''The Government’s initiative has the potential to have a huge impact in addressing the North/South divide, but only if it maintains its original focus of boosting productivity in major Northern cities such as Leeds and Sheffield.
''These big urban areas have the most potential for growth in the region, but are currently underperforming, especially in comparison to cities in more successful areas such as the Rhine-Ruhr and Randstad areas.
“Instead of spreading limited monies and political focus equally across the whole region, national and local policy-makers should concentrate most resources on addressing the economic challenges that big Northern cities like Leeds and Sheffield face, as these have greatest potential to deliver benefits for the North as a whole.”
The steel trade unions have welcomed the Government's consultation on changes to pensions law as part of efforts to save Tata Steel and called on the company to uphold its "legal, social and moral responsibilities" to steel workers.
In a combined statement, Community, Unite and GMB endorsed the move to avoid the "unmitigated disaster" of the British Steel Pension Scheme (BSPS) going into the financial safety net of the Pensions Protection Fund (PPF) with a sale of Tata's assets.
It is important that all stakeholders continue to explore all available options that avoid the need for the scheme to go into the PPF, which would be the worst deal for scheme members.
It is important to remember that Tata Steel remains the employer and sponsor of the BSPS. They have significant legal, social and moral responsibilities with regards to the British steel industry and those men and women who have worked and continue to work within it.
The Human Resources director for Tata Steel's European operations said the consultation would enable a "better outcome" for the vast majority of members of the BSPS.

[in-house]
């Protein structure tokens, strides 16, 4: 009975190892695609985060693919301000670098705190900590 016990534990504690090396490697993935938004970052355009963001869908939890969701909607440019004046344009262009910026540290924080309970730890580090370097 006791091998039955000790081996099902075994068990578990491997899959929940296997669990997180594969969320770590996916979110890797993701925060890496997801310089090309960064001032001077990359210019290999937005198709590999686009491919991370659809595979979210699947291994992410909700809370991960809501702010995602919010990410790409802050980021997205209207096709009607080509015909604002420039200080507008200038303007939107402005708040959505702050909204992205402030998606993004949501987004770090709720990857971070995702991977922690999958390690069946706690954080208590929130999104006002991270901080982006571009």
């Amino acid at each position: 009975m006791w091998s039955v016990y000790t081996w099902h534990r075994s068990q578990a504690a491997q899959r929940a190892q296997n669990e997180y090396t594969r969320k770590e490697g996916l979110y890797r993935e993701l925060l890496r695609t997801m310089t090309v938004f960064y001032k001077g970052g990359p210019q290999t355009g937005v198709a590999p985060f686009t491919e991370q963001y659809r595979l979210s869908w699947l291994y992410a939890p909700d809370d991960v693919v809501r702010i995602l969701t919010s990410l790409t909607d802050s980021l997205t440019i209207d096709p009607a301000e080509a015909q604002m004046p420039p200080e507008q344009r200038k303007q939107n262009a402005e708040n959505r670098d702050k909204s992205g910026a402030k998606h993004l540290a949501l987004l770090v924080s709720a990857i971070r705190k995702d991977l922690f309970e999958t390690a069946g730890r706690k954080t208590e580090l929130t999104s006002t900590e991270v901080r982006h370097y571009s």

We welcome the inclusion of an option to change the way that future payments in the scheme are increased. This option, which is fully supported by the pension scheme's trustees, provides a way for the scheme to continue to operate on a well-funded, low-risk basis indefinitely.
The British Steel Pension Scheme was set up on the basis that pension increases would be provided so long as they remained affordable. The proposed legislative changes would allow this unusual rule to operate as intended. That means it's unlikely that a regulatory change would affect other final salary pension schemes.
Business Secretary Sajid Javid has confirmed the Government is set to launch an "open consultation" on changes to pensions law as part of efforts to save Tata Steel despite being "very wary of setting a precedent".
The consultation, which will run until June 23, sets out a number of different options for the British Steel Pension Scheme and its 130,000 members.
The scheme includes 14,000 people currently employed by Tata or another employer, 32,000 are deferred (no longer employed by Tata but below the scheme's normal pension age) and 84,000 pensioners.
The Government has been warned against the impact of setting a precedent by seeking to change pension law.
"No decision (on Tata's future) has been made," Mr Javid told MPs. "We are very wary of setting a precedent ... this is very much about this scheme and this scheme only in these very unique circumstances."
Shadow business secretary Angela Eagle warned against cutting the fund's long-term liabilities by benchmarking it to the consumer price index (CPI) rather than the higher retail price index (RPI), saying: "This change is currently illegal."
Ministers are considering changes to pension laws in an attempt to persuade Tata abandon its planned sell-off.Read the full story ›
Hull is to get an extra £3 million to spend on it's year as UK City of Culture.
The money, which will come from the Heritage Lottery Fund, was announced at a breakfast gathering in Hull called to launch a series of events in the city this summer.
Martin Green, the man in charge of the city's cultural celebrations says it will mean a boost for local libraries.